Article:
DEP Commissioner Dan Esty and Connecticut Agricultural Experiment Station Director Louis A. Magnarelli displayed new traps that are being distributed in the state to detect the presence of the Emerald Ash-borer (EAB), a highly destructive invasive insect recently discovered 25 miles from the Connecticut border in western New York.
Commissioner Esty, Director Magnarelli and representatives from the University of Connecticut displayed the traps (nicknamed “Barney” traps due to their large size and purple color) and discussed the state’s on-going efforts to combat the spreading EAB into Connecticut.
The EAB is an extremely destructive pest and is responsible for the death and decline of over 25 million ash trees in the U. S. since June 2002,. Connecticut has more than 22 million ash trees so its presence here could have a devastating effect on the state’s forests and trees.
940 detection traps will soon be set out across the state to monitor for the presence of the invasive emerald ash borer (EAB) in Connecticut. The traps will be placed in every Connecticut County with the exception of Windham and New London counties because they are greater than 50 miles from the nearest known detection – about 25 miles from the Connecticut border in eastern New York.
Monitoring of the traps will be led by the University of Connecticut (UConn) Extension Service in cooperation with the Connecticut Agricultural Experiment Station (CAES), DEP Forestry and State Parks personnel, the Department of Transportation (DOT), and the U.S. Department of Agriculture. Additionally, many landowners, wood product businesses and municipalities will also have traps placed on their property.
Speaking in Bushnell Park in Hartford where the agencies involved were displaying the traps, DEP Commissioner Daniel C. Esty said, “The EAB is an extremely destructive pest and is responsible for the death and decline of over 25 million ash trees in the U. S. since June 2002.” “Considering Connecticut has more than 22 million ash trees, its presence here could have a devastating effect on the beauty of our forests, state and local parks and our neighborhoods as well as the state’s wood product industries.”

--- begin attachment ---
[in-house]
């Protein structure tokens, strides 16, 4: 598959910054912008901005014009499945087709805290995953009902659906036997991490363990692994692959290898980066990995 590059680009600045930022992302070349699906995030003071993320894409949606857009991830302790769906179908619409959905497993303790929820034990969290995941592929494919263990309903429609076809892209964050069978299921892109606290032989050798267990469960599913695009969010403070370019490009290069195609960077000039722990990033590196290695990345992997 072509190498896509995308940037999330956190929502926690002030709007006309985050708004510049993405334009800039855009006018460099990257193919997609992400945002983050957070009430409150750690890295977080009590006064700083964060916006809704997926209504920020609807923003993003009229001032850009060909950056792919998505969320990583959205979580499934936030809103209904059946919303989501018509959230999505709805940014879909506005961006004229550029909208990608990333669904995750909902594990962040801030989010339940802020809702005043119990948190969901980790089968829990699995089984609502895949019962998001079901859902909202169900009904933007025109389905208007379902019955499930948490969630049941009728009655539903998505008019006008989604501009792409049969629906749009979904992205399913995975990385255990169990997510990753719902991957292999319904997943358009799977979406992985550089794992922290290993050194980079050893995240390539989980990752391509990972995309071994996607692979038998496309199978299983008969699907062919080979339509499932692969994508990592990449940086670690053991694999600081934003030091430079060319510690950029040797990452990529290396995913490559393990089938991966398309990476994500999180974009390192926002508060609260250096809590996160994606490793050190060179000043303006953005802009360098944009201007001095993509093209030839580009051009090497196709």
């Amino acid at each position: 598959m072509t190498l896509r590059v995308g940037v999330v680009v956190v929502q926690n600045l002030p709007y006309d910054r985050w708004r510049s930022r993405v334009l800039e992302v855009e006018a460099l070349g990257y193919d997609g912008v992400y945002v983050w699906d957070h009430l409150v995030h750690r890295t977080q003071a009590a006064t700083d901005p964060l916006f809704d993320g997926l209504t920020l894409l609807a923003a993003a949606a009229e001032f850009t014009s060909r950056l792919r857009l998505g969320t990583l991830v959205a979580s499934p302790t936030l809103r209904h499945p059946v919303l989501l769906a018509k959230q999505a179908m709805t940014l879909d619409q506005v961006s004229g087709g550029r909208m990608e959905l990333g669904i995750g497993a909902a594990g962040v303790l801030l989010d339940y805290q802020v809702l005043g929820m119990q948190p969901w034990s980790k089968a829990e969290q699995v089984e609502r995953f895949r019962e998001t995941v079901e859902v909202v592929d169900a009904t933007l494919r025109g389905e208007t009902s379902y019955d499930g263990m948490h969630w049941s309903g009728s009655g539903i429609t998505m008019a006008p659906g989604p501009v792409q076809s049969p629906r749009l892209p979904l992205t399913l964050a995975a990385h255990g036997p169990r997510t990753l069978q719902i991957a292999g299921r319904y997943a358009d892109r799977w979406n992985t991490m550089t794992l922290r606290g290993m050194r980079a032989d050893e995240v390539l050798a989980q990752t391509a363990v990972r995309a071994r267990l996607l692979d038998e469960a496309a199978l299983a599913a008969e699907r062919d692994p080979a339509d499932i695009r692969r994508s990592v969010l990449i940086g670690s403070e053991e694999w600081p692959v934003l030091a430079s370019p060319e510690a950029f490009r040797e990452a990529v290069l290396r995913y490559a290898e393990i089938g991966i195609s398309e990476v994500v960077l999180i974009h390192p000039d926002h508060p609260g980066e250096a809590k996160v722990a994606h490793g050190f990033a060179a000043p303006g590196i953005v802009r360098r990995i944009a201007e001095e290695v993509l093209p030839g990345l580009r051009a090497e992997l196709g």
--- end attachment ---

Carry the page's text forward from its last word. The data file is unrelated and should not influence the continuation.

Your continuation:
CAES Director Louis A. Magnarelli noted that “alerting citizens about the dangers of moving firewood and early detection of EAB are of paramount importance in our efforts to prevent the further spread of this destructive insect”.
Facts about the Monitoring Traps
• The traps are nicknamed “Barney traps” due to their large size (about 3-foot by 1- foot) and purple color.
• The traps will be placed in targeted locations similar to where EAB was initially detected in other states such as private and public campgrounds, DOT rest stops, nurseries, and wood product locations.
• The traps use oil as an attractant to lure the beetles to it.
• The surface of the trap is coated with a sticky material which causes the EAB to adhere to it.
• Traps cannot bring EAB into an area that is not already infested.
• Birds and other wildlife will not become entangled in the traps.
• The detection traps are sticky, but non-toxic to humans.
More information on the 2011 Emerald Ah Borer Monitoring Program is available at the following website: The 2011 CT Emerald Ash Borer Trapping Program
Background on EAB
The EAB is a small, green beetle that belongs to a large family of beetles known as the buprestids, or metallic wood boring beetles. The description is apt, as many of the buprestids appear as if their wing covers are made of polished metal. The adult EAB has green, iridescent wing covers and is approximately one-half inch in length.
The EAB is an insect that is not native to North America. It was first found in 2002 in the vicinity of Detroit, Michigan and Windsor, Ontario. It is presumed to have arrived several years earlier presumably on woody packaging materials. It is now known to be found in 12 states and was discovered in nearby Saugerties, New York (25 miles from the Connecticut border) in July 2010. EABs feed strictly on ash trees. The larvae feed just beneath the bark on the inside of the trees, while the adults feed on leaves.
Ways to Prevent the Spread of EAB
• DEP and CAES urge citizens not to transport firewood. EAB spreads quickly on its own and can be inadvertently transported in untreated firewood and other forest products.
• Buy firewood locally at or near the campground, burn all firewood at your campsite before you leave, and never bring firewood home.
• For those who use firewood to heat their homes, your firewood should be from only a few miles away or at least in the same county.
DEP is asking Connecticut residents to report possible EAB infestations to CAES or the U.S. Department of Agriculture, Animal and Plant Health Inspection Service, Plant Protection and Quarantine (APHIS-PPQ). Early detection, although difficult, is the best defense against further infestation. Residents suspecting they have seen EAB should report their findings to CAES at (203) 974-8474 or CAES.StateEntomologist@ct.gov (digital photos of suspect insects and damage on the trees are very helpful). Residents can also report sightings to APHIS-PPQ via their website at www.beetledetectives.com.